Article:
This week’s sports industry must-reads

  • Amid speculation that the International Olympic Committee might be set to break with decades of convention and broker a deal that sees hosts named for the next two summer Olympic, here’s Synergy CEO Tim Crow’s astute analysis of the Los Angeles versus Paris battle to secure the 2024 Games.
  • I heartily recommend Nascar writer Jeff Gluck’s new blog, where he offers punchy opinion on all the important matters of moment. In the first of what promises to be an interesting mini-series on sponsors, he sat down with Matt Lederer, Comcast’s executive director of sports marketing, to discuss Infinity’s title sponsorship of Nascar’s secondary series.
  • A long piece well worth reading here, by Murad Ahmed, James Fontanella-Khan and David Bond of the Financial Times, recapping the recent major changes at the top of Formula One and the end of the Ecclestone era.
  • On the lookout for an in-depth piece examining the financial challenges facing football clubs in the United Arab Emirates? Well, call off the search; this is a fascinating piece, written by The National newspaper’s Ali Khaled.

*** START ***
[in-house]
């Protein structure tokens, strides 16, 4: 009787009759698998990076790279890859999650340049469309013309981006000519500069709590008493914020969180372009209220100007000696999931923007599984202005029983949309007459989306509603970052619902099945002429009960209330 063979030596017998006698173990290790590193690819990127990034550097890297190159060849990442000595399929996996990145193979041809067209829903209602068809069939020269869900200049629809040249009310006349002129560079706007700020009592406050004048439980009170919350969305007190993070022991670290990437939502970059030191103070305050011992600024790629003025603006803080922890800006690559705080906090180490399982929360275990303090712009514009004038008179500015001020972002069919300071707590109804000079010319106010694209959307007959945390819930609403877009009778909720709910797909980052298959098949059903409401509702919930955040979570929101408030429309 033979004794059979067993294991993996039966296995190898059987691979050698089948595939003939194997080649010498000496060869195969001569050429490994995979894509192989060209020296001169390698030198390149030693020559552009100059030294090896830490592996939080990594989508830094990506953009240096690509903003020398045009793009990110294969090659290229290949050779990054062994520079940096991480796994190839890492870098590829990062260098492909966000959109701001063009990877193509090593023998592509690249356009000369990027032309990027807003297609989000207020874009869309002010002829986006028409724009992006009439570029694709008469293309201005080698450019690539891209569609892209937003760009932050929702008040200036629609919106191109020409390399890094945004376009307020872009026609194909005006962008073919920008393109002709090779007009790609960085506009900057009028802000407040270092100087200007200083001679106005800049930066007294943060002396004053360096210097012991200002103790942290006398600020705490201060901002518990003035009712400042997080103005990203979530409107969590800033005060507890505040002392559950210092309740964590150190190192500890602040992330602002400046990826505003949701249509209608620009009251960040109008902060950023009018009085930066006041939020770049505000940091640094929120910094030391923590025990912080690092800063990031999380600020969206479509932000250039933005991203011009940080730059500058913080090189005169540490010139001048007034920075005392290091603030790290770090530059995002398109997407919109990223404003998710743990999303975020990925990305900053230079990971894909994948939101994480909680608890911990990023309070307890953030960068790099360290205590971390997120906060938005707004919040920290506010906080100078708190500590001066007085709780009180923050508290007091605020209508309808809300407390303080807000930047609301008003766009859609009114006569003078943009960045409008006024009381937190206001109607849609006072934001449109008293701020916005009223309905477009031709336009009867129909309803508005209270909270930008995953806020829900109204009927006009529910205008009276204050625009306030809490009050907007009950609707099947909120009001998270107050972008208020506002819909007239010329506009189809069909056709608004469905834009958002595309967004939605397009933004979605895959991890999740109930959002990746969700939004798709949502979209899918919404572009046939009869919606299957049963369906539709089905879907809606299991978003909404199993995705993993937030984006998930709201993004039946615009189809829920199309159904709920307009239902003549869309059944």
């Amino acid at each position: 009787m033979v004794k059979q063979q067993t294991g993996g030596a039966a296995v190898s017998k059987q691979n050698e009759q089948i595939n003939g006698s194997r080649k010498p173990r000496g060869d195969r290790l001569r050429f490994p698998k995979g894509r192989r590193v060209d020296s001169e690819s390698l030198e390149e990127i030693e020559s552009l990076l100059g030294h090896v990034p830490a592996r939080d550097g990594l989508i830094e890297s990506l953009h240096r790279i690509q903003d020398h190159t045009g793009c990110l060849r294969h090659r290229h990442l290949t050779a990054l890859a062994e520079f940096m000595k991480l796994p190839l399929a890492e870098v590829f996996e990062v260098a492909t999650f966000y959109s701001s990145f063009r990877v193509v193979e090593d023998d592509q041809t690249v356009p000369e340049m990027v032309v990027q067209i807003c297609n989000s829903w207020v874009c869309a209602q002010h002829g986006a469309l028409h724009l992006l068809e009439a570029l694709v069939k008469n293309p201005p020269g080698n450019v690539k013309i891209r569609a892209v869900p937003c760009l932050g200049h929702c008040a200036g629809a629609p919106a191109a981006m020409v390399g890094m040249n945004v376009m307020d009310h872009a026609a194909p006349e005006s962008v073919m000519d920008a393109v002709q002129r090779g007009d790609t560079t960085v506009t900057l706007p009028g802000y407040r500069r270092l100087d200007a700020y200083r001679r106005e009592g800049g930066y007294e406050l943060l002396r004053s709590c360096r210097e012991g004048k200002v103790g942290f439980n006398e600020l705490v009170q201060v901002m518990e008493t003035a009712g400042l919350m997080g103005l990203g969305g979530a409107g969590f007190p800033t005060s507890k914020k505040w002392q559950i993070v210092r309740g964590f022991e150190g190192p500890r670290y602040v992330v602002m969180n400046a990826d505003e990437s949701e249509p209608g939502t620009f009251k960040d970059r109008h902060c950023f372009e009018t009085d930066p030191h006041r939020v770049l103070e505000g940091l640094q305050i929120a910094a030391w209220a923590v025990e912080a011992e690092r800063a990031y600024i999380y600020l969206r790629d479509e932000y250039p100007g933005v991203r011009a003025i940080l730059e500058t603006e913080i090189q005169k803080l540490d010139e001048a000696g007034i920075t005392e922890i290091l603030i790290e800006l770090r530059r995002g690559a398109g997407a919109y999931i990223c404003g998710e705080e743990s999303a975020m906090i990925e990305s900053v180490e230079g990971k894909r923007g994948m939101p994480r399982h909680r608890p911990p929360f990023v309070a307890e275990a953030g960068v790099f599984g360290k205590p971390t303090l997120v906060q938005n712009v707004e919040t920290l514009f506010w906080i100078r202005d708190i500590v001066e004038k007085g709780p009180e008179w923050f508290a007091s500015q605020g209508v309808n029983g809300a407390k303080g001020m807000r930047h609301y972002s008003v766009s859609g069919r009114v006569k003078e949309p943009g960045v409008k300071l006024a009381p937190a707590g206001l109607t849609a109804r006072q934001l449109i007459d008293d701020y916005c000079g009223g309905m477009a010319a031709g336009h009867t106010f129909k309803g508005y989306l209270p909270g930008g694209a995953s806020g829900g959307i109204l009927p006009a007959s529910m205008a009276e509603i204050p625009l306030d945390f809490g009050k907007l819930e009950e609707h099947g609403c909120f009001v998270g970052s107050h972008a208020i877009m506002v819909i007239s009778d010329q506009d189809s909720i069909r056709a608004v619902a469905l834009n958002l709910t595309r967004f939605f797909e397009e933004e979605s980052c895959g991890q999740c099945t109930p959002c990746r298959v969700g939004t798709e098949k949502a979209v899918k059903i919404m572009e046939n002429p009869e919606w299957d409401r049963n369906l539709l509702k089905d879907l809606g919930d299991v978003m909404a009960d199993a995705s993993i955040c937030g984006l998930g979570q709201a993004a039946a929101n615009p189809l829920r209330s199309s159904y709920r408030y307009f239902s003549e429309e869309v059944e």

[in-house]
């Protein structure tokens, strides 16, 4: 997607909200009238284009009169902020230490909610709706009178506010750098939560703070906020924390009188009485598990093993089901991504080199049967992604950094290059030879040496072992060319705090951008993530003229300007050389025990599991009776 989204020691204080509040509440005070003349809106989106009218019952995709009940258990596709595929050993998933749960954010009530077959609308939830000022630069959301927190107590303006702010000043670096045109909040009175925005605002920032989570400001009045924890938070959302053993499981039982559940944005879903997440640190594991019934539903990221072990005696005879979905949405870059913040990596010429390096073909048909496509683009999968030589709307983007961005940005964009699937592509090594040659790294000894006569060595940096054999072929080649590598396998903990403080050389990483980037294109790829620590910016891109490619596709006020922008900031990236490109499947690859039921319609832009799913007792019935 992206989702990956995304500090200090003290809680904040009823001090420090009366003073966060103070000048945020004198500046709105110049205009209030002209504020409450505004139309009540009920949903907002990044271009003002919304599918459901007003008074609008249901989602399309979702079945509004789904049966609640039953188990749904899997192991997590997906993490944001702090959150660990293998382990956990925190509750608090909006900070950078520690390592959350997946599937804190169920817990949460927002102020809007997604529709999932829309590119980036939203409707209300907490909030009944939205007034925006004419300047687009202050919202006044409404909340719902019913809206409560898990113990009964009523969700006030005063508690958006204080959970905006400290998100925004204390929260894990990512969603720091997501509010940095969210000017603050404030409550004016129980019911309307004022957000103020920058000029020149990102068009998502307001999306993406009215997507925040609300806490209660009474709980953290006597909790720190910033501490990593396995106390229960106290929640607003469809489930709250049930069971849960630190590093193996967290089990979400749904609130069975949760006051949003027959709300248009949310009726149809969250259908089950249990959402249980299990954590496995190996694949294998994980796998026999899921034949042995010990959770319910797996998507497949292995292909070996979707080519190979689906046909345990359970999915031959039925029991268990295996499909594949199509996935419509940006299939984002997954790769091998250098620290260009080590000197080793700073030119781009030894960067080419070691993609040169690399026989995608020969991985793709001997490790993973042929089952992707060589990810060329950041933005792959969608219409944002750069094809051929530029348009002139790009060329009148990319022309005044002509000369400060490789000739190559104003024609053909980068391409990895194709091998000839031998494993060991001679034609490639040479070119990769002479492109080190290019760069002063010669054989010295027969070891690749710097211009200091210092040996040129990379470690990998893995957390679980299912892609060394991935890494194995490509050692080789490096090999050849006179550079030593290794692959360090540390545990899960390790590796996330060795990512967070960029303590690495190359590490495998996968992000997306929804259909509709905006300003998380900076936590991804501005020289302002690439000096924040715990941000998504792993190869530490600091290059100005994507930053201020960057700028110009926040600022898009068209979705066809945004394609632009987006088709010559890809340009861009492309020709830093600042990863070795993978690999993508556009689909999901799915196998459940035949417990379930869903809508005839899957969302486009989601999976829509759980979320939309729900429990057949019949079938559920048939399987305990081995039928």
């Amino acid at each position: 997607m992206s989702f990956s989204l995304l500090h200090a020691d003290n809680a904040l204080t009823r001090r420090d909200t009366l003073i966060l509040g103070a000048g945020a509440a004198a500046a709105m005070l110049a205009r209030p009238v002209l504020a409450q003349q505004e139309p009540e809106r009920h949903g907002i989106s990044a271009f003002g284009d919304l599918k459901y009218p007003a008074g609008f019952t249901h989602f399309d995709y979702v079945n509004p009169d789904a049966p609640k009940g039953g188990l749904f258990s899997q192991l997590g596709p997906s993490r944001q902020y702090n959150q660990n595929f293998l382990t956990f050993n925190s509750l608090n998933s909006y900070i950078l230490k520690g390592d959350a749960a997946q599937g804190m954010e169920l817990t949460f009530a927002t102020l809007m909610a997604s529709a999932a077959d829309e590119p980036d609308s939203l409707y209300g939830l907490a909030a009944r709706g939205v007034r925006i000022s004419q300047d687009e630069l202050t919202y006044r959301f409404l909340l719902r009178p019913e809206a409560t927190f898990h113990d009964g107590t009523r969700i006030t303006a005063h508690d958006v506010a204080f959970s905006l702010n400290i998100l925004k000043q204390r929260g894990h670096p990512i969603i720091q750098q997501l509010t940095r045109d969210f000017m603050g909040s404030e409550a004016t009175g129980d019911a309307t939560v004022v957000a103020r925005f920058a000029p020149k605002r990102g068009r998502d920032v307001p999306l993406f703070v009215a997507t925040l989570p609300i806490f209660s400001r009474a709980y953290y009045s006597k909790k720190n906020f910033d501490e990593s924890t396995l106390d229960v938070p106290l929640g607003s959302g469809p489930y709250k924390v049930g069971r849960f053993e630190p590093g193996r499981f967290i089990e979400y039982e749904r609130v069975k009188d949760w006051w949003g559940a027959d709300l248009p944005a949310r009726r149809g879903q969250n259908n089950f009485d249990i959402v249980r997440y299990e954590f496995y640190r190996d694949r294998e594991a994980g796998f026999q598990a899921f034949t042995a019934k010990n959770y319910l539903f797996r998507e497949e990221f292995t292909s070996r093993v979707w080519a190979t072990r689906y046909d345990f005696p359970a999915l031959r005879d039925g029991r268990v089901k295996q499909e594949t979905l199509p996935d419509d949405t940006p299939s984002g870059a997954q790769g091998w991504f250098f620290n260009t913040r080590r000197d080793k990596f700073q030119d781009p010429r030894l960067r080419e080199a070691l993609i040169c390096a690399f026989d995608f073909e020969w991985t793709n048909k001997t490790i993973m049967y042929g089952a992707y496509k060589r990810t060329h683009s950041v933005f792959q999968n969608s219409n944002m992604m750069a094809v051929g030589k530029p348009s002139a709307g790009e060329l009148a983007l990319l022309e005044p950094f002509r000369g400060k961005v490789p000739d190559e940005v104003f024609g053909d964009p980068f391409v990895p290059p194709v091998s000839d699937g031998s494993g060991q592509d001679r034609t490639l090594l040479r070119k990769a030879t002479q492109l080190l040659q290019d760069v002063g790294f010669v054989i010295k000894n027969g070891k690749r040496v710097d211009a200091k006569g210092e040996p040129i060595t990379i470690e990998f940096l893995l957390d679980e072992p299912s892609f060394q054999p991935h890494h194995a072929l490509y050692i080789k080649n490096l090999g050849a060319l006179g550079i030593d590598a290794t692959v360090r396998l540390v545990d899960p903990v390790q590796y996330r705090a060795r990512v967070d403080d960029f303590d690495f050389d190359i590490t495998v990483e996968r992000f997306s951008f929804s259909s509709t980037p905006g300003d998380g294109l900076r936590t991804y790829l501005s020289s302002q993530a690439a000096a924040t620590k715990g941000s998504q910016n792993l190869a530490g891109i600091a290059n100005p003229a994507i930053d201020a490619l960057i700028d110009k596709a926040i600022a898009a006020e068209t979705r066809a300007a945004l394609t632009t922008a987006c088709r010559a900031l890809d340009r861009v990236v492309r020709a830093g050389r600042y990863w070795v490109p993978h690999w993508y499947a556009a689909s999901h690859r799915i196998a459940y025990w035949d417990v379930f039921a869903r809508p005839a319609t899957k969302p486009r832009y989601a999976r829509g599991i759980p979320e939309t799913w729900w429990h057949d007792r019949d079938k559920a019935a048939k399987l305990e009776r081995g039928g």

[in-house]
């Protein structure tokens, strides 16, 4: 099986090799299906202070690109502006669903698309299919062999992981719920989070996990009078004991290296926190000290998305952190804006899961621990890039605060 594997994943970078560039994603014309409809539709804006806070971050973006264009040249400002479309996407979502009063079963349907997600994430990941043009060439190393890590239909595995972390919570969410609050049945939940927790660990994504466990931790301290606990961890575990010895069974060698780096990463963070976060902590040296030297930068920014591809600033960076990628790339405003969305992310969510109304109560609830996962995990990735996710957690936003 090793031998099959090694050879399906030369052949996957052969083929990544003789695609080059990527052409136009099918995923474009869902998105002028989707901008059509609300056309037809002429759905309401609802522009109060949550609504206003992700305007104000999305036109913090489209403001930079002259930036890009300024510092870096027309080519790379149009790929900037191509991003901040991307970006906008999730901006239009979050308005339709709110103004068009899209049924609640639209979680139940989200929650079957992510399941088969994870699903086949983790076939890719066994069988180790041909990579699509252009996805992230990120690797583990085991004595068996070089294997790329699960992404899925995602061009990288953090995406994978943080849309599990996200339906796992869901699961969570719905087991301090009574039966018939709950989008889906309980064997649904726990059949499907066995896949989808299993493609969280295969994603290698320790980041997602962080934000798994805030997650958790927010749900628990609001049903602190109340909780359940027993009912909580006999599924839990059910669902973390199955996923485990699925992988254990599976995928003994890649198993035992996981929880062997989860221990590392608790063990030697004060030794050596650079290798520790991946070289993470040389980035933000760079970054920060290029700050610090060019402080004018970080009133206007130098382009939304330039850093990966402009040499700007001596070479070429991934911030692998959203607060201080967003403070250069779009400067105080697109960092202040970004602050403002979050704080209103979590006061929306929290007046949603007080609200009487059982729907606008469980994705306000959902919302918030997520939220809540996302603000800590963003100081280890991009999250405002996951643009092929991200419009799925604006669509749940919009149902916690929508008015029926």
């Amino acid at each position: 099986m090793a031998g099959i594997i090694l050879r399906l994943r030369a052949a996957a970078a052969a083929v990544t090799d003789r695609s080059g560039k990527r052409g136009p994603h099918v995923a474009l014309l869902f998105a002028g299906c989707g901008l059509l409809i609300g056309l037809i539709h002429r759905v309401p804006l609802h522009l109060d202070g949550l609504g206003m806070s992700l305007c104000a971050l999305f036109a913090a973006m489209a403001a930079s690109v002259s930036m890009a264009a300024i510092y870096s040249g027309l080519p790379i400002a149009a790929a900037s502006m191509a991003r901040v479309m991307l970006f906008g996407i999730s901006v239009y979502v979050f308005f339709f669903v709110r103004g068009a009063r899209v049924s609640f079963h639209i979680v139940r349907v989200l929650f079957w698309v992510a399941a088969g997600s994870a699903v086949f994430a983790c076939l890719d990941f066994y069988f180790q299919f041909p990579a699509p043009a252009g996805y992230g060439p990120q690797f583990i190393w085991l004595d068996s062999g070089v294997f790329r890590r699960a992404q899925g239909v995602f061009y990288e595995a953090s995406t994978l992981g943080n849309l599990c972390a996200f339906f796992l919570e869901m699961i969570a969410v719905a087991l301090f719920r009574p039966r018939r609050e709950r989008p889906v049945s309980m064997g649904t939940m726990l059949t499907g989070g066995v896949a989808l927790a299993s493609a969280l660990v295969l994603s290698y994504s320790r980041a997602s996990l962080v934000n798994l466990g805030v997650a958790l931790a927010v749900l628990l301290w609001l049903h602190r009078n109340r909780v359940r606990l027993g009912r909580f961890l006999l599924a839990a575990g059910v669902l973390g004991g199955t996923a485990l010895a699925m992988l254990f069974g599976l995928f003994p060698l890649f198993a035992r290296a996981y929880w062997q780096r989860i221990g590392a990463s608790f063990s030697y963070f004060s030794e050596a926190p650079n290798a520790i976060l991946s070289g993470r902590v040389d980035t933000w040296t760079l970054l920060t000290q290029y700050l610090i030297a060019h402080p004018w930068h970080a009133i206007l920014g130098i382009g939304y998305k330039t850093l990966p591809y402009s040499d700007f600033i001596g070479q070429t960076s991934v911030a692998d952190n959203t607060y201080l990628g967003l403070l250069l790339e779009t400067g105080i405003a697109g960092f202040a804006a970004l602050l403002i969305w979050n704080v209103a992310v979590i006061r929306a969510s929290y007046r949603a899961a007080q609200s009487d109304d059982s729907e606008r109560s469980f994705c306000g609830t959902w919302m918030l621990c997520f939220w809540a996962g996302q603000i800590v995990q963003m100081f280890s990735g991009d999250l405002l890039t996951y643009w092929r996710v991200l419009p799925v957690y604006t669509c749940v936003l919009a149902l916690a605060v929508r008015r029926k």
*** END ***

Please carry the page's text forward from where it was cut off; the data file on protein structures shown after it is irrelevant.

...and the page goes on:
• This is a brilliant piece from New Zealand on the country’s resurrected America’s Cup team – and the latest on the seemingly never-ending debate about how best to secure the competition’s long-term health – by the New York Times’ Christopher Clarey.

That’s your lot for this week. If you’d like to get in touch, feel free at @DavidCushnan on Twitter or via email – Until next time.





This week’s sports industry reading list

And we’re back. Call it a sabbatical, call it a hiatus, call it a didn’t-quite-get-round-to-it – frankly, call it whatever you want. The key thing to note is that this is the sports industry reading list, your sometimes-weekly guide to interesting, fascinating, informative and entertaining profiles, interviews, articles, features and opinions on the global business of sport. For readers joining us at the start of what we’ll generously call ‘season two’, you’ll tend to find a mix of pieces from mainstream media, specialist trade publications and some sport-specific outlets. Right, let’s get (re)started. To business:

This week’s sports industry reading list